The economic outlook in Europe continues to look grim, with officials conceding countries using the euro currency will shrink further into recession over 2013.
The European Commission says the eurozone will shrink 0.3 per cent this year, off the back of a 0.6 per cent fall last year.
Record unemployment and banks not lending have been blamed for the latest figures, delaying the prospect of growth in the eurozone until 2014, when the economy should gain 1.4 per cent.
Millions more people face losing their jobs, with already record unemployment expected to rise markedly right into 2014.
"We must stay the course of reform and avoid any loss of momentum," EU economic affairs commissioner Olli Rehn said.
He argued the drag on growth and spike in joblessness was a natural consequence of "the ongoing rebalancing of the European economy."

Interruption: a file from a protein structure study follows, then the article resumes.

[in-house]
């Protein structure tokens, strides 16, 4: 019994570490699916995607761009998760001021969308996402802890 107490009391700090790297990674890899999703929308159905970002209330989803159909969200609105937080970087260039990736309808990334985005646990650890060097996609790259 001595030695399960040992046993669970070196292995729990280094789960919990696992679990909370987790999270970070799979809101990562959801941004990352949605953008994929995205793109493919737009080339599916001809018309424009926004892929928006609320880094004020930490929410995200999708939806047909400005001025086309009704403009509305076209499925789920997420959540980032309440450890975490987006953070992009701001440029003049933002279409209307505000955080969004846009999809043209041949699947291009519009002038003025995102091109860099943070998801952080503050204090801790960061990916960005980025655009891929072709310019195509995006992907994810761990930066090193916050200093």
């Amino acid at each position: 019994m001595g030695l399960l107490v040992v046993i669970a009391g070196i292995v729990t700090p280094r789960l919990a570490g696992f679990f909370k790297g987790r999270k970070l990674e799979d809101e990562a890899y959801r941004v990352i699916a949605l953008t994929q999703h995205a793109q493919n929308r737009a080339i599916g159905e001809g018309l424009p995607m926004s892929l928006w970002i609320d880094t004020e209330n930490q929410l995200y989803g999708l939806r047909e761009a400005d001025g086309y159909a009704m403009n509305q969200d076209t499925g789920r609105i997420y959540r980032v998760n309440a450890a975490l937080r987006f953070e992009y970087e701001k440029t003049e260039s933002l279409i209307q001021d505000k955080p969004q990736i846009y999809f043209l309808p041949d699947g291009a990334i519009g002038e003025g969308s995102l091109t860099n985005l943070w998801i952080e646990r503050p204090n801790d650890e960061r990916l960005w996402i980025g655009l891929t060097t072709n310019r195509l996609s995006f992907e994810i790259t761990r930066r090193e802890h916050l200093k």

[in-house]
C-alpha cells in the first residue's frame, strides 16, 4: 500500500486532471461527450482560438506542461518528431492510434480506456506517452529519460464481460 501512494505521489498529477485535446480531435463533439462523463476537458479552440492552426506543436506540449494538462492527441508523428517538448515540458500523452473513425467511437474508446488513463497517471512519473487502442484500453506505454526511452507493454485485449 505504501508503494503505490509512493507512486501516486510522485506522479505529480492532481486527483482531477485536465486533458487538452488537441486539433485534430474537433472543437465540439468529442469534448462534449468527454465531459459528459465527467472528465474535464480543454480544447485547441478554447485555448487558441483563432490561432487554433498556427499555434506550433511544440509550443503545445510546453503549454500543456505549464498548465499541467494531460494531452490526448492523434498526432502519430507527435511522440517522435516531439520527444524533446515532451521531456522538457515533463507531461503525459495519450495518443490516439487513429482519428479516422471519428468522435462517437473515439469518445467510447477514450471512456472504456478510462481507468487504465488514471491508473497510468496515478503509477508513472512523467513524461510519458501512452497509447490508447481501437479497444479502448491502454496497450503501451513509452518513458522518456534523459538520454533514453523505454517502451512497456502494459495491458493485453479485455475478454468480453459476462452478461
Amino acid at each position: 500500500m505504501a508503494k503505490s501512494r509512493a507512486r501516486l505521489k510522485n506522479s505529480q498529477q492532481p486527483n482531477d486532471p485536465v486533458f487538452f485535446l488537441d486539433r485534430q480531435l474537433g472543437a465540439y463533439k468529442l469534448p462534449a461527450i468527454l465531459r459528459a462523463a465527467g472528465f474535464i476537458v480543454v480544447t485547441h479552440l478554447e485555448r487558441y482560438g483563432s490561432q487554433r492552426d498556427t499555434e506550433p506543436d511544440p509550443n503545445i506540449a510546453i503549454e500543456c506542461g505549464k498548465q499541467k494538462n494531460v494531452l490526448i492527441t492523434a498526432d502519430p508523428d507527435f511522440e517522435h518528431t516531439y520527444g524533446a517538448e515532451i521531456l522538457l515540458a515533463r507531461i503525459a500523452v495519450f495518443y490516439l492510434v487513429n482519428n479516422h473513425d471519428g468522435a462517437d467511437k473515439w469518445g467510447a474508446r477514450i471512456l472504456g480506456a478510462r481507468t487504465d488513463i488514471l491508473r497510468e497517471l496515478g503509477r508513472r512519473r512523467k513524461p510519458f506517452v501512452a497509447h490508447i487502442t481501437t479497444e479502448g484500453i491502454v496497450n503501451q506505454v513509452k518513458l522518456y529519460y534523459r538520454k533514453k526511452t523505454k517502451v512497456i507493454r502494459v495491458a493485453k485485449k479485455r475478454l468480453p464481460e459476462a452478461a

But in the meantime, unemployment will hit 12.2 per cent for 2013 and remain little changed next year after 11.4 per cent in 2012 when the jobless totalled nearly 19 million.
Under pressure from the central government in Brussels, national governments face a tricky balancing act getting their finances in order without exacerbating social unrest and aggravating the recession by too many spending cuts.
The commission said Spain, France and Portugal all failed to meet deficit-cut targets.
Much attention was on France where the public deficit is set to come in at 3.7 per cent of output this year and 3.9 per cent next year.
The eurozone's second-biggest economy, France had said it would this year get back within the EU's deficit ceiling of 3.0 per cent, even if Brussels a few months ago had forecast a deficit of 3.5 per cent.